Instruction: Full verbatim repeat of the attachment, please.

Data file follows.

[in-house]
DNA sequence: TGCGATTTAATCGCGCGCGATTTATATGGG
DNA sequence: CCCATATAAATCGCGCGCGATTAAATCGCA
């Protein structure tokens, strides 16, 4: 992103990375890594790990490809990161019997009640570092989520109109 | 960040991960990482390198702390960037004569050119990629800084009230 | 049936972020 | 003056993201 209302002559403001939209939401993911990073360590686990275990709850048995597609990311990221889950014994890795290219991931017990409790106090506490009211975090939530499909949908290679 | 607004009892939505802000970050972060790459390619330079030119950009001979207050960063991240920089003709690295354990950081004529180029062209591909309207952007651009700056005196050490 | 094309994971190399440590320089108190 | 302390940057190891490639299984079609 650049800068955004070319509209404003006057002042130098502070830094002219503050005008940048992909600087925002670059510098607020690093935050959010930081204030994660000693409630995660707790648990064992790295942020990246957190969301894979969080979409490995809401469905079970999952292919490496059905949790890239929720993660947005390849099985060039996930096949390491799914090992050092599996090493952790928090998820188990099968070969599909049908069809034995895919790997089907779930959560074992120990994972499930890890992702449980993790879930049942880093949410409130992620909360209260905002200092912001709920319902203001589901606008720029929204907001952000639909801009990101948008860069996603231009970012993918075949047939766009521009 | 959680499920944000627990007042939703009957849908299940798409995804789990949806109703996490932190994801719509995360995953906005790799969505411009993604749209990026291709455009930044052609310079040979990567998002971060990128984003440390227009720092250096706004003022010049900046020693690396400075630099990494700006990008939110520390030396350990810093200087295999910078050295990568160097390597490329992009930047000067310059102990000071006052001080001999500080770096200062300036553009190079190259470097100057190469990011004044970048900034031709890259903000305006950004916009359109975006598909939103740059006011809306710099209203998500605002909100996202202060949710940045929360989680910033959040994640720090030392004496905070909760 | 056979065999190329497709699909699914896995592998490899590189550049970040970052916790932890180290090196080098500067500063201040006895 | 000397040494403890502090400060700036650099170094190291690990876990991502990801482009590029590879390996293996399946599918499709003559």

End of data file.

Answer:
[in-house]
DNA sequence: TGCGATTTAATCGCGCGCGATTTATATGGG
DNA sequence: CCCATATAAATCGCGCGCGATTAAATCGCA
């Protein structure tokens, strides 16, 4: 992103990375890594790990490809990161019997009640570092989520109109 | 960040991960990482390198702390960037004569050119990629800084009230 | 049936972020 | 003056993201 209302002559403001939209939401993911990073360590686990275990709850048995597609990311990221889950014994890795290219991931017990409790106090506490009211975090939530499909949908290679 | 607004009892939505802000970050972060790459390619330079030119950009001979207050960063991240920089003709690295354990950081004529180029062209591909309207952007651009700056005196050490 | 094309994971190399440590320089108190 | 302390940057190891490639299984079609 650049800068955004070319509209404003006057002042130098502070830094002219503050005008940048992909600087925002670059510098607020690093935050959010930081204030994660000693409630995660707790648990064992790295942020990246957190969301894979969080979409490995809401469905079970999952292919490496059905949790890239929720993660947005390849099985060039996930096949390491799914090992050092599996090493952790928090998820188990099968070969599909049908069809034995895919790997089907779930959560074992120990994972499930890890992702449980993790879930049942880093949410409130992620909360209260905002200092912001709920319902203001589901606008720029929204907001952000639909801009990101948008860069996603231009970012993918075949047939766009521009 | 959680499920944000627990007042939703009957849908299940798409995804789990949806109703996490932190994801719509995360995953906005790799969505411009993604749209990026291709455009930044052609310079040979990567998002971060990128984003440390227009720092250096706004003022010049900046020693690396400075630099990494700006990008939110520390030396350990810093200087295999910078050295990568160097390597490329992009930047000067310059102990000071006052001080001999500080770096200062300036553009190079190259470097100057190469990011004044970048900034031709890259903000305006950004916009359109975006598909939103740059006011809306710099209203998500605002909100996202202060949710940045929360989680910033959040994640720090030392004496905070909760 | 056979065999190329497709699909699914896995592998490899590189550049970040970052916790932890180290090196080098500067500063201040006895 | 000397040494403890502090400060700036650099170094190291690990876990991502990801482009590029590879390996293996399946599918499709003559």